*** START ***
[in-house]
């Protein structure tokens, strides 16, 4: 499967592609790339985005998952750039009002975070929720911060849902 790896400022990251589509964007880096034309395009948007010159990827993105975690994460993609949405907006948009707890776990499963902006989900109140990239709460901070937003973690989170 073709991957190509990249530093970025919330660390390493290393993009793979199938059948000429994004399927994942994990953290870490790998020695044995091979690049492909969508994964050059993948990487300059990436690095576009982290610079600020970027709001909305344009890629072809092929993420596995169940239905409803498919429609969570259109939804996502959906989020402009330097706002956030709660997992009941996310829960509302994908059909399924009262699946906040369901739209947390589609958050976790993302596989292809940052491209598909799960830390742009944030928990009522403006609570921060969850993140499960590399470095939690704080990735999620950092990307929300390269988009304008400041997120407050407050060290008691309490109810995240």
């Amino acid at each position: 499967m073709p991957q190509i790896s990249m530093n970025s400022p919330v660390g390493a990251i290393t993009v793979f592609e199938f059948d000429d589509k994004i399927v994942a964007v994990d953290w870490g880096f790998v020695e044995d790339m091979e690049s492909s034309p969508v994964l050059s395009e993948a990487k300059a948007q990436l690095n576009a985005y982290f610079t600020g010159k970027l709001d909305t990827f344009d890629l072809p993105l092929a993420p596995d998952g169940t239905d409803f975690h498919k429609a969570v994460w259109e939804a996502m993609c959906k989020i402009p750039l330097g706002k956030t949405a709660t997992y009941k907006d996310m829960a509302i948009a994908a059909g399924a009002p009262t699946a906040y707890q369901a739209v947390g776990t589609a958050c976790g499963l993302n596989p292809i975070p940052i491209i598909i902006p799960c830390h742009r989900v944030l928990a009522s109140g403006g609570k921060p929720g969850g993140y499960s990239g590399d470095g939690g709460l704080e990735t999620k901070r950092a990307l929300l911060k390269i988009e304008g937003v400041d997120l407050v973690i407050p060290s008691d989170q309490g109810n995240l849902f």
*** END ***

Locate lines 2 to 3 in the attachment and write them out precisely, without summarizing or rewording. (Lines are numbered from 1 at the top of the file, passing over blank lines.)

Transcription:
């Protein structure tokens, strides 16, 4: 499967592609790339985005998952750039009002975070929720911060849902 790896400022990251589509964007880096034309395009948007010159990827993105975690994460993609949405907006948009707890776990499963902006989900109140990239709460901070937003973690989170 073709991957190509990249530093970025919330660390390493290393993009793979199938059948000429994004399927994942994990953290870490790998020695044995091979690049492909969508994964050059993948990487300059990436690095576009982290610079600020970027709001909305344009890629072809092929993420596995169940239905409803498919429609969570259109939804996502959906989020402009330097706002956030709660997992009941996310829960509302994908059909399924009262699946906040369901739209947390589609958050976790993302596989292809940052491209598909799960830390742009944030928990009522403006609570921060969850993140499960590399470095939690704080990735999620950092990307929300390269988009304008400041997120407050407050060290008691309490109810995240």
């Amino acid at each position: 499967m073709p991957q190509i790896s990249m530093n970025s400022p919330v660390g390493a990251i290393t993009v793979f592609e199938f059948d000429d589509k994004i399927v994942a964007v994990d953290w870490g880096f790998v020695e044995d790339m091979e690049s492909s034309p969508v994964l050059s395009e993948a990487k300059a948007q990436l690095n576009a985005y982290f610079t600020g010159k970027l709001d909305t990827f344009d890629l072809p993105l092929a993420p596995d998952g169940t239905d409803f975690h498919k429609a969570v994460w259109e939804a996502m993609c959906k989020i402009p750039l330097g706002k956030t949405a709660t997992y009941k907006d996310m829960a509302i948009a994908a059909g399924a009002p009262t699946a906040y707890q369901a739209v947390g776990t589609a958050c976790g499963l993302n596989p292809i975070p940052i491209i598909i902006p799960c830390h742009r989900v944030l928990a009522s109140g403006g609570k921060p929720g969850g993140y499960s990239g590399d470095g939690g709460l704080e990735t999620k901070r950092a990307l929300l911060k390269i988009e304008g937003v400041d997120l407050v973690i407050p060290s008691d989170q309490g109810n995240l849902f």